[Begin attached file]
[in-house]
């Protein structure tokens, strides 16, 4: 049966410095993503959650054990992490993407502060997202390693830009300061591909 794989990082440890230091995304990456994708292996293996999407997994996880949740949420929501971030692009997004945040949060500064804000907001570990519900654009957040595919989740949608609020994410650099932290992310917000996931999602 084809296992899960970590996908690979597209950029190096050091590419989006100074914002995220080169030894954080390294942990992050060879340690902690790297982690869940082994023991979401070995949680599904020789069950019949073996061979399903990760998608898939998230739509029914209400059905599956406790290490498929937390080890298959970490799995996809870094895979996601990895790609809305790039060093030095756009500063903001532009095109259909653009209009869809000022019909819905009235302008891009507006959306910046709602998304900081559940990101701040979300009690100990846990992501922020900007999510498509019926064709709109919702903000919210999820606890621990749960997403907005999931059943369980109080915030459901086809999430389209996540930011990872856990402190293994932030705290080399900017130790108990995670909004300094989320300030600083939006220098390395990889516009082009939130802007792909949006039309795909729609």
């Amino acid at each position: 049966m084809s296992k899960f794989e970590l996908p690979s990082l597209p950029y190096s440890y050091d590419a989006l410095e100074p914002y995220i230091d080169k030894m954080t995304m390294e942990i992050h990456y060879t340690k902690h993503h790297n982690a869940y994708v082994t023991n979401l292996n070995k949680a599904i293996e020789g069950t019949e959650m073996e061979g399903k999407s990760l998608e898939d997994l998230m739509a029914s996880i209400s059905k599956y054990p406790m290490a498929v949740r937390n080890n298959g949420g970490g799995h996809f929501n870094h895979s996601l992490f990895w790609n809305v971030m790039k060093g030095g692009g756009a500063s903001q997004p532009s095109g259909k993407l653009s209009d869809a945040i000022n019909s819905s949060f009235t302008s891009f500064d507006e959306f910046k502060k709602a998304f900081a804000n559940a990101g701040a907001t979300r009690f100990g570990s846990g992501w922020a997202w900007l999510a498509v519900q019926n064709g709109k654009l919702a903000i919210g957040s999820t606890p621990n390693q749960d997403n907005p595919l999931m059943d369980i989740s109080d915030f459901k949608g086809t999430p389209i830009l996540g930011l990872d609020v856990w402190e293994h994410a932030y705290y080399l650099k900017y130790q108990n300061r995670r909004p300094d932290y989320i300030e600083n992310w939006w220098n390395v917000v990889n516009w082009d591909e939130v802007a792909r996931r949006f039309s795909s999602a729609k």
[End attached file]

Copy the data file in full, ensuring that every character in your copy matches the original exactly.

[in-house]
């Protein structure tokens, strides 16, 4: 049966410095993503959650054990992490993407502060997202390693830009300061591909 794989990082440890230091995304990456994708292996293996999407997994996880949740949420929501971030692009997004945040949060500064804000907001570990519900654009957040595919989740949608609020994410650099932290992310917000996931999602 084809296992899960970590996908690979597209950029190096050091590419989006100074914002995220080169030894954080390294942990992050060879340690902690790297982690869940082994023991979401070995949680599904020789069950019949073996061979399903990760998608898939998230739509029914209400059905599956406790290490498929937390080890298959970490799995996809870094895979996601990895790609809305790039060093030095756009500063903001532009095109259909653009209009869809000022019909819905009235302008891009507006959306910046709602998304900081559940990101701040979300009690100990846990992501922020900007999510498509019926064709709109919702903000919210999820606890621990749960997403907005999931059943369980109080915030459901086809999430389209996540930011990872856990402190293994932030705290080399900017130790108990995670909004300094989320300030600083939006220098390395990889516009082009939130802007792909949006039309795909729609």
């Amino acid at each position: 049966m084809s296992k899960f794989e970590l996908p690979s990082l597209p950029y190096s440890y050091d590419a989006l410095e100074p914002y995220i230091d080169k030894m954080t995304m390294e942990i992050h990456y060879t340690k902690h993503h790297n982690a869940y994708v082994t023991n979401l292996n070995k949680a599904i293996e020789g069950t019949e959650m073996e061979g399903k999407s990760l998608e898939d997994l998230m739509a029914s996880i209400s059905k599956y054990p406790m290490a498929v949740r937390n080890n298959g949420g970490g799995h996809f929501n870094h895979s996601l992490f990895w790609n809305v971030m790039k060093g030095g692009g756009a500063s903001q997004p532009s095109g259909k993407l653009s209009d869809a945040i000022n019909s819905s949060f009235t302008s891009f500064d507006e959306f910046k502060k709602a998304f900081a804000n559940a990101g701040a907001t979300r009690f100990g570990s846990g992501w922020a997202w900007l999510a498509v519900q019926n064709g709109k654009l919702a903000i919210g957040s999820t606890p621990n390693q749960d997403n907005p595919l999931m059943d369980i989740s109080d915030f459901k949608g086809t999430p389209i830009l996540g930011l990872d609020v856990w402190e293994h994410a932030y705290y080399l650099k900017y130790q108990n300061r995670r909004p300094d932290y989320i300030e600083n992310w939006w220098n390395v917000v990889n516009w082009d591909e939130v802007a792909r996931r949006f039309s795909s999602a729609k």